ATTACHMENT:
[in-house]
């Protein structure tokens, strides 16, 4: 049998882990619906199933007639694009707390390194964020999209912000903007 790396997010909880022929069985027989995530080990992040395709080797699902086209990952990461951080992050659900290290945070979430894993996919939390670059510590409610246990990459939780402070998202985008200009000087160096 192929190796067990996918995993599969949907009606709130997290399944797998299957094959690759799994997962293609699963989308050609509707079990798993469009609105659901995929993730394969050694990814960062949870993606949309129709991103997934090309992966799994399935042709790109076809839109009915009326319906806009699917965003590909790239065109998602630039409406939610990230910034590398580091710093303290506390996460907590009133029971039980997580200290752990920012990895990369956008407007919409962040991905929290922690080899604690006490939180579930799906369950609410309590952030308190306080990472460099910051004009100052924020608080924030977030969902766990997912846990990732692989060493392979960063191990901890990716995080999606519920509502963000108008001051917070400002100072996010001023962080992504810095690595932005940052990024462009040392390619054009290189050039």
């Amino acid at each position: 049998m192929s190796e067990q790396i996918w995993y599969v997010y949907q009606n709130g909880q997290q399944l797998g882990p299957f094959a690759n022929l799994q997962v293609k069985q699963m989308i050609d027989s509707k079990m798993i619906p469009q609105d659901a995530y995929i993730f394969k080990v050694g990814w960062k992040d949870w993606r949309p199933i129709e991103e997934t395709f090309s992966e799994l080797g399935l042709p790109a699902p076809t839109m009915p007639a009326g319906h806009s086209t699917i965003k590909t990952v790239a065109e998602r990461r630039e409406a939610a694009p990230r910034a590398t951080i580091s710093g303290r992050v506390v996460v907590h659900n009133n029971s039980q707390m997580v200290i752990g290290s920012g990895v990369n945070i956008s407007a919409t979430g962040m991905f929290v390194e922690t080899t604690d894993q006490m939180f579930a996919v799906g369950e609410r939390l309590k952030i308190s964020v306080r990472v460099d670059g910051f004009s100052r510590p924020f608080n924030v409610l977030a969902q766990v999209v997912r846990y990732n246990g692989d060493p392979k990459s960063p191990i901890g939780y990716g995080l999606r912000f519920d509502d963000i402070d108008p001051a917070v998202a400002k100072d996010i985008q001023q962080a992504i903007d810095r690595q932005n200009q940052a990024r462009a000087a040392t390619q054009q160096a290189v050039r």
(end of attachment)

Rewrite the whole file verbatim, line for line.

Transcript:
[in-house]
């Protein structure tokens, strides 16, 4: 049998882990619906199933007639694009707390390194964020999209912000903007 790396997010909880022929069985027989995530080990992040395709080797699902086209990952990461951080992050659900290290945070979430894993996919939390670059510590409610246990990459939780402070998202985008200009000087160096 192929190796067990996918995993599969949907009606709130997290399944797998299957094959690759799994997962293609699963989308050609509707079990798993469009609105659901995929993730394969050694990814960062949870993606949309129709991103997934090309992966799994399935042709790109076809839109009915009326319906806009699917965003590909790239065109998602630039409406939610990230910034590398580091710093303290506390996460907590009133029971039980997580200290752990920012990895990369956008407007919409962040991905929290922690080899604690006490939180579930799906369950609410309590952030308190306080990472460099910051004009100052924020608080924030977030969902766990997912846990990732692989060493392979960063191990901890990716995080999606519920509502963000108008001051917070400002100072996010001023962080992504810095690595932005940052990024462009040392390619054009290189050039």
């Amino acid at each position: 049998m192929s190796e067990q790396i996918w995993y599969v997010y949907q009606n709130g909880q997290q399944l797998g882990p299957f094959a690759n022929l799994q997962v293609k069985q699963m989308i050609d027989s509707k079990m798993i619906p469009q609105d659901a995530y995929i993730f394969k080990v050694g990814w960062k992040d949870w993606r949309p199933i129709e991103e997934t395709f090309s992966e799994l080797g399935l042709p790109a699902p076809t839109m009915p007639a009326g319906h806009s086209t699917i965003k590909t990952v790239a065109e998602r990461r630039e409406a939610a694009p990230r910034a590398t951080i580091s710093g303290r992050v506390v996460v907590h659900n009133n029971s039980q707390m997580v200290i752990g290290s920012g990895v990369n945070i956008s407007a919409t979430g962040m991905f929290v390194e922690t080899t604690d894993q006490m939180f579930a996919v799906g369950e609410r939390l309590k952030i308190s964020v306080r990472v460099d670059g910051f004009s100052r510590p924020f608080n924030v409610l977030a969902q766990v999209v997912r846990y990732n246990g692989d060493p392979k990459s960063p191990i901890g939780y990716g995080l999606r912000f519920d509502d963000i402070d108008p001051a917070v998202a400002k100072d996010i985008q001023q962080a992504i903007d810095r690595q932005n200009q940052a990024r462009a000087a040392t390619q054009q160096a290189v050039r």